Education officials discuss competition

Published 12:00 am Saturday, February 12, 2005

RICH SQUARE – Education is not about competition.

Remarks made by Northampton County Board of Education member Charles Tyner during Monday’s board meeting at Rich Square-Creecy Elementary served as a catalyst for some disgruntled parents and educators to step up to the podium.

&uot;Competition is good when you’re talking about a business, but you’re never in a competition when it comes to education,&uot; one parent said passionately in response to Tyner’s remarks, emphasizing responsibility and accountability on behalf of the board as well as the schools.

Tyner said the board needed to be aware that there was an educational alternative in the county, citing Gaston Preparatory School as &uot;competition for Northampton County&uot; Public Schools and claimed that the charter school took over 150 students from the Northampton County Public School System.

&uot;We can’t shut the charter schools down, but we can employ higher standards of discipline. That’s why we’re talking about uniforms,&uot; he said. &uot;We need to be aware of the impact Gaston Prep is having on our public schools.&uot;

Out of concern for the &uot;welfare&uot; of the public school system, Tyner asked the board to consider addressing the issue by contacting their representatives via letter.

Speaking to the issue of lost finances and productivity, Tyner said, &uot;I think it should be mandated that children who are accepted into the charter school need to stay there for a minimum of one year, regardless of whether or not they meet the standards.&uot;

Board member Bill Little echoed his remarks. &uot;When kids go to a charter school, the money goes too. If they don’t conform, they are sent back to our schools, but the money stays there, so we have to double up. We have to get the state statutes changed.&uot;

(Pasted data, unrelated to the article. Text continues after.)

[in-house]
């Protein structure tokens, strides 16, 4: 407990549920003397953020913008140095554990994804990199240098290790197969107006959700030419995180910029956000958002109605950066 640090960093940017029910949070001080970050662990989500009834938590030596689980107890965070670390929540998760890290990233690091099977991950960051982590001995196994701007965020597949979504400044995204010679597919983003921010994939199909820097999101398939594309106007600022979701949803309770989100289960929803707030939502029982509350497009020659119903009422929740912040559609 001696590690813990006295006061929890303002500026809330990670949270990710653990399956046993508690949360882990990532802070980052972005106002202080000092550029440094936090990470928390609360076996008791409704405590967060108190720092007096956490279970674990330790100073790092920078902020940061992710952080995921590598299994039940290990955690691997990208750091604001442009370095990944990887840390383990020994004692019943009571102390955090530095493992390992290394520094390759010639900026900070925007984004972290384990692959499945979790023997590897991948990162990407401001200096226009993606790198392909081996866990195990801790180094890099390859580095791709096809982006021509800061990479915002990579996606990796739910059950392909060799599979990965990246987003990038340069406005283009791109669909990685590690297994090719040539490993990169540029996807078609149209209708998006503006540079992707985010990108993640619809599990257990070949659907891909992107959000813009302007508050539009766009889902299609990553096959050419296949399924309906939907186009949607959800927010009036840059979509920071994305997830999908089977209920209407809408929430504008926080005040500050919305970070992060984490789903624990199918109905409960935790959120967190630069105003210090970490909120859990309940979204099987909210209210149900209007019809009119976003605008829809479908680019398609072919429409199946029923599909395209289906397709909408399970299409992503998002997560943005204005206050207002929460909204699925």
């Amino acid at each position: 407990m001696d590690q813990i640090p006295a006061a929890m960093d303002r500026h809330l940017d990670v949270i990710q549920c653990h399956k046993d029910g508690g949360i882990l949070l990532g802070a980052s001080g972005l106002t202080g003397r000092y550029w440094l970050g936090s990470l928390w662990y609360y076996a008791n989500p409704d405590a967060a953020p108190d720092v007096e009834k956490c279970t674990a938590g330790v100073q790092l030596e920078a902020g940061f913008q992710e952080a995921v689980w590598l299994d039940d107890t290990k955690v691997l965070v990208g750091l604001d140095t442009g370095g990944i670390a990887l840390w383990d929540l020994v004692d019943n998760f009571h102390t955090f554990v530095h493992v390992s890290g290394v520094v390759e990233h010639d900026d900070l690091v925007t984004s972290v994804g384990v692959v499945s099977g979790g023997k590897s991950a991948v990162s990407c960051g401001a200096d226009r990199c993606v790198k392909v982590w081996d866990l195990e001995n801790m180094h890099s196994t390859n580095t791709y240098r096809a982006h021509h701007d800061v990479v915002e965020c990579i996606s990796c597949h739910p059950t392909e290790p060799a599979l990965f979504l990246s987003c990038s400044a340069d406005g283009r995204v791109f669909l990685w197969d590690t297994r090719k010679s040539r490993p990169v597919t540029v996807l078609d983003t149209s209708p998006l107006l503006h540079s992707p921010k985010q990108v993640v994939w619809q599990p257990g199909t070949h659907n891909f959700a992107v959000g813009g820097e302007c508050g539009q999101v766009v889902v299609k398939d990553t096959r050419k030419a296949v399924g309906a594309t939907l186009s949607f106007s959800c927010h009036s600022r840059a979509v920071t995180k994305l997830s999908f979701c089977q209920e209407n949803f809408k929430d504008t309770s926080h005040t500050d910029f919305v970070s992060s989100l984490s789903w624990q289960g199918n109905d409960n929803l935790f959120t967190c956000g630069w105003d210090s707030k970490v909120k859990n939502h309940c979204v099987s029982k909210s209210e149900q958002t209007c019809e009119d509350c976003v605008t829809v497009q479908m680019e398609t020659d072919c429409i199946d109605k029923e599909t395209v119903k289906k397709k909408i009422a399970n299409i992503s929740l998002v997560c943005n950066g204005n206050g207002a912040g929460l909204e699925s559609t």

Tyner placed emphasis on looking at what the board could do to improve the schools and maintain student count.

&uot;It costs just as much money to put gas in the bus to drive five students to school as it does 20, so why not fill it up,&uot; he asked. &uot;If this trend continues, we’re going to have to ask ourselves what the public schools are going to look like in three to four years.&uot;

Board Chair Catherine Moody added, &uot;Charter schools take our brightest and our best. We can’t stop them, but I believe discipline is key.&uot;

A father of a student currently enrolled in Northampton County Public Schools responded, stating that students were leaving for a reason and defended parents’ rights and natural inclination to do what was best for their kids, while another parent stated that she was contemplating alternatives to the Northampton County Public School System.

&uot;As an educator and parent of an academically gifted child, I don’t feel like Northampton County Schools are doing the job,&uot; she said.

At the close of the meeting, one common thread prevailed. It’s not about charter schools or public schools, it’s about getting the best education they can for their kids.